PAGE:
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Adding Color to Concrete

The natural color in concrete varies from steel gray to blinding white and, let’s face it, these colors aren’t too exciting. Adding a little color to your drab concrete will definitely elevate your mood and will certainly enhance your environment.

Whether you have an existing patio or driveway you’d like to enhance with color or you’re doing your homework for future plans, this article should help answer your basic questions.

Add Color to Existing Concrete via Tinted Sealers

Tinted sealers offer two benefits: they seal your concrete and they provide a measure of color. Water-based and solvent sealers can both be tinted. There are two ways you can accomplish the tinting process:

  • Use a pre-tinted sealer with limited colors.
  • Use tint concentrates with a wide selection of colors that is added to a clear sealer at the job site.

As far as the color effects are concerned, you can expect a slightly translucent appearance that will be more evident with water-based tinted sealers than solvent-based. There are multiple levels of gloss and opacity; solvent-based sealers are glossier than water-based. Water-based tinted sealers should not be sprayed on because the pigment could separate from the sealer due to the pressure and spray tip. Material cost runs $0.07 to $0.25 per square foot depending on the type of sealer.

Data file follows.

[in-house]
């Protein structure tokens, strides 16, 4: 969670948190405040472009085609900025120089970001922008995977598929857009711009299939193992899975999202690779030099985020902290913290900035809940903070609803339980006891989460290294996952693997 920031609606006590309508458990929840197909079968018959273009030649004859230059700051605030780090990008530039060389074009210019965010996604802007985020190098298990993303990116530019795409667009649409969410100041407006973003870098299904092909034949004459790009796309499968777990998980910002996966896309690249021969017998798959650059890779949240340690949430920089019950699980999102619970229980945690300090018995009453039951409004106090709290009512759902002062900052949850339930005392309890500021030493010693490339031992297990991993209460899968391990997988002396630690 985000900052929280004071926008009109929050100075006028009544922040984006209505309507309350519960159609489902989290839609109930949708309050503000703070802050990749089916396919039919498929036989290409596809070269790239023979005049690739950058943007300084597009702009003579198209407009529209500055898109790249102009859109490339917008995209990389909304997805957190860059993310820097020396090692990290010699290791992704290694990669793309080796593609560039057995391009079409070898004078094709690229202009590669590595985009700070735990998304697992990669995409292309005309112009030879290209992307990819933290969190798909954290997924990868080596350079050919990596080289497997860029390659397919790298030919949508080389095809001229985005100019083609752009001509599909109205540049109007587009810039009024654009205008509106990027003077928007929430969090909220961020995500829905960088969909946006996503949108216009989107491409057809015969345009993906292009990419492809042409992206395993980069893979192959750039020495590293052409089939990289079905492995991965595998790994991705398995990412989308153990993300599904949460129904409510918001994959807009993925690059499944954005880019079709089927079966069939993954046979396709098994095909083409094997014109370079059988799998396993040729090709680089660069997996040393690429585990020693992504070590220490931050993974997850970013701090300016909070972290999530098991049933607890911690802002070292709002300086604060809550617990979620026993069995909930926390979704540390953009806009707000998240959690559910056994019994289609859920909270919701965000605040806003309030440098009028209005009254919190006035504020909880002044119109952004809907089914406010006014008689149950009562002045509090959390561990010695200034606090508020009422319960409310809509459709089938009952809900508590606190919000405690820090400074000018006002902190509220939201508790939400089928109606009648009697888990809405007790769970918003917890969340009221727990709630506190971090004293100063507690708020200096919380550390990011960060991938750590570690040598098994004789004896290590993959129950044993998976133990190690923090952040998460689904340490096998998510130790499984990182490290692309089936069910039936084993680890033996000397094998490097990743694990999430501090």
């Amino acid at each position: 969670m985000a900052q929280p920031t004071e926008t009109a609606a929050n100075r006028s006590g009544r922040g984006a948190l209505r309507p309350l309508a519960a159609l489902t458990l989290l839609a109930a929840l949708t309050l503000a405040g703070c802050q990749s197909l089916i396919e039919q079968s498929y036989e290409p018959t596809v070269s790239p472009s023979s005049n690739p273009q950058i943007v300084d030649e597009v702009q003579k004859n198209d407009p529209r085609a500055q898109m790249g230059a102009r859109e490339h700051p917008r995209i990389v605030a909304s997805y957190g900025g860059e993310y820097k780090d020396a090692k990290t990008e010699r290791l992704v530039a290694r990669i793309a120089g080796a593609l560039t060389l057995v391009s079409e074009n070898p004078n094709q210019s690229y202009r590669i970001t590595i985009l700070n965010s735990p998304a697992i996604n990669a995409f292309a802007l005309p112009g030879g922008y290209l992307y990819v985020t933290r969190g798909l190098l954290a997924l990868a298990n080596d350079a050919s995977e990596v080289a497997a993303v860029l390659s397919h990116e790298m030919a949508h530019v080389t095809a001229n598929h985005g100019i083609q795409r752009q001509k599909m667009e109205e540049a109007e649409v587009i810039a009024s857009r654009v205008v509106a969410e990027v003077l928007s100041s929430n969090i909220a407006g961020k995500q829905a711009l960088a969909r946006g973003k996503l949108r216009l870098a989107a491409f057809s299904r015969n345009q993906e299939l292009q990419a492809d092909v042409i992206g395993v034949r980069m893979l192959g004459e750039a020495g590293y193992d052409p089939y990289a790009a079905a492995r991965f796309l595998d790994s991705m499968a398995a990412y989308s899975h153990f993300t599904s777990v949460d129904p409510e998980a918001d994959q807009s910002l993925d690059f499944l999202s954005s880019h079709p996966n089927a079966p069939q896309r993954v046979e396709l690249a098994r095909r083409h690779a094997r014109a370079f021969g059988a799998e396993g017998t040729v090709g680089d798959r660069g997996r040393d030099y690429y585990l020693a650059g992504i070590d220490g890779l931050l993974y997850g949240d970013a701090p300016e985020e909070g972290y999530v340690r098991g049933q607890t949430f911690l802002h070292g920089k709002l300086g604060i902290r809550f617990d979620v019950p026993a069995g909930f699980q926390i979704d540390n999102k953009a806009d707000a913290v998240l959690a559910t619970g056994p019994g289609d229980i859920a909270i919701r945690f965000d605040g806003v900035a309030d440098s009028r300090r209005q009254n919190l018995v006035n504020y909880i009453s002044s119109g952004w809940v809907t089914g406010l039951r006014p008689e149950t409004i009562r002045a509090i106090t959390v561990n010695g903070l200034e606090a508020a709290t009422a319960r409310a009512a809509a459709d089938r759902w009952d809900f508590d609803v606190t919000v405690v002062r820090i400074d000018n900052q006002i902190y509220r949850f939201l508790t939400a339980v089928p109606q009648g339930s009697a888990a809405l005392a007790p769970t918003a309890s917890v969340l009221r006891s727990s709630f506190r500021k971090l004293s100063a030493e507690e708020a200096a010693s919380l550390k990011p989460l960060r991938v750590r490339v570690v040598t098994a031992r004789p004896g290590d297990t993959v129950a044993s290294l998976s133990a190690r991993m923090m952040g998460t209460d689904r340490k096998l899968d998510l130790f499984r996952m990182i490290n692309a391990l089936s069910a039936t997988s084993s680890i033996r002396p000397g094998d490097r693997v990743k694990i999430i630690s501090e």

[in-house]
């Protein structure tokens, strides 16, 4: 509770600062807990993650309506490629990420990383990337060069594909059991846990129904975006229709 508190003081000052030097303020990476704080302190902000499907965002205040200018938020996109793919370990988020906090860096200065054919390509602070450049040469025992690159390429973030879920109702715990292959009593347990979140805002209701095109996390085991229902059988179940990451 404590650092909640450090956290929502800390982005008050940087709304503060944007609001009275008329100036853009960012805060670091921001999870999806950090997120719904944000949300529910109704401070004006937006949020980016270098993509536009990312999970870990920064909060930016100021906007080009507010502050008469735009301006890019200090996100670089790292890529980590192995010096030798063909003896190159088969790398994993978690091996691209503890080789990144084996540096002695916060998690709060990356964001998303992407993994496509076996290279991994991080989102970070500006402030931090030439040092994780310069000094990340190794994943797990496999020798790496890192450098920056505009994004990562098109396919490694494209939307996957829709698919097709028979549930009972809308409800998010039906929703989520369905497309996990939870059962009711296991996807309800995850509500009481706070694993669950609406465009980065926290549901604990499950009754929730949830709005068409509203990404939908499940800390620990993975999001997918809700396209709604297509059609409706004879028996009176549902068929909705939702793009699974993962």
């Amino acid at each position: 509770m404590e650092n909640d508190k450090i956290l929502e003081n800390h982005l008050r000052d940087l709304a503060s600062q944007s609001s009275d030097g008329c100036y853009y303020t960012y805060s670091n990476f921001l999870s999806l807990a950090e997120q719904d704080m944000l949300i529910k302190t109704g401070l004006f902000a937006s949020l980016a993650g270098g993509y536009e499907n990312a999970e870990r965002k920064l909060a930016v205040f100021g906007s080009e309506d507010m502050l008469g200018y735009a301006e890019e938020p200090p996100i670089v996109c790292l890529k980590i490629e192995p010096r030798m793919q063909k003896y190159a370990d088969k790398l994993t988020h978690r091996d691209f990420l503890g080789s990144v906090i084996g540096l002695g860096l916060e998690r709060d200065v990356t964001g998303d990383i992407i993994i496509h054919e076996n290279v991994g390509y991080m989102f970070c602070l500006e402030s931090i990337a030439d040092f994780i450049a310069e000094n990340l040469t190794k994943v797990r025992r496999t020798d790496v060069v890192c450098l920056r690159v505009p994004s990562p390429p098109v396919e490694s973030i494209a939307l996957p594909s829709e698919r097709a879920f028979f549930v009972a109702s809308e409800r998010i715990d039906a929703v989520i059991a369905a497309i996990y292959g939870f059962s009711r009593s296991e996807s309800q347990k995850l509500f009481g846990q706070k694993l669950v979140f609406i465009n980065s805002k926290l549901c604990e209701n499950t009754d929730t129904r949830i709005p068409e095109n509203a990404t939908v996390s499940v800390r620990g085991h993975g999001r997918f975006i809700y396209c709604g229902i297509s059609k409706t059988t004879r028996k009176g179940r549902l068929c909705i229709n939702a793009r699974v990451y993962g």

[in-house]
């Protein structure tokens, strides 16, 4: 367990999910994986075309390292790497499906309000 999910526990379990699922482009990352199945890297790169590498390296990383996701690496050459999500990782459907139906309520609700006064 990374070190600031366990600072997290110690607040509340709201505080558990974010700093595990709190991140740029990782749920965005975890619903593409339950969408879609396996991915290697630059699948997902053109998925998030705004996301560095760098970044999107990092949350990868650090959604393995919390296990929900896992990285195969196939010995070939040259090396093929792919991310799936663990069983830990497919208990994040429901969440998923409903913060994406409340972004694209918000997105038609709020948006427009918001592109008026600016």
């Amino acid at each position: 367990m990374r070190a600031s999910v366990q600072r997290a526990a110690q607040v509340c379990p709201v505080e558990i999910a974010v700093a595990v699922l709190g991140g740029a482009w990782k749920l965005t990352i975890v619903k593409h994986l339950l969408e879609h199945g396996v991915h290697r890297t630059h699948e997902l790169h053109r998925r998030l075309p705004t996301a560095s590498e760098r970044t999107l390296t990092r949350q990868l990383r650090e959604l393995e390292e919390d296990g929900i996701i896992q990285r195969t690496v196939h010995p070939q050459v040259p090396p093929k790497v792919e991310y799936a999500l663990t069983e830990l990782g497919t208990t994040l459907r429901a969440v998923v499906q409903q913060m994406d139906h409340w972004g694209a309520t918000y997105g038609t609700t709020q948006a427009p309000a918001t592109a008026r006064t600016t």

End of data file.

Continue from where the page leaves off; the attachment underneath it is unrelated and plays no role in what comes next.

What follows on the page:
(Side note: Once you make the step and color your concrete with a tinted sealer, keep in mind that it will need an annual resealing to keep its color.)

Color Before Concrete Is Poured

If you’re planning to pour a concrete patio or new driveway and you want to add color to make it appear earthy, you can add color pigments to cement-based mix and viola, you’ll have color. Pigments come in powder, liquid, and granular forms and all are equally efficient.

Because you’re mixing pigments to the concrete, it’s easy to apply different doses of pigment or water to the mix and when you do this you end up with different colors. There are also different colors of cement as discussed earlier that can also change the color of your project. Make sure to use the same cement from the same lot throughout your project to keep a batch-to-batch consistency; otherwise you’ll end up with one side of your patio darker than the other side.

(Side note: You will need to clean and reseal your floor periodically or the color will change over time. But, even if you do neglect your floor with a good cleaning and sealing, the original color will be restored.)

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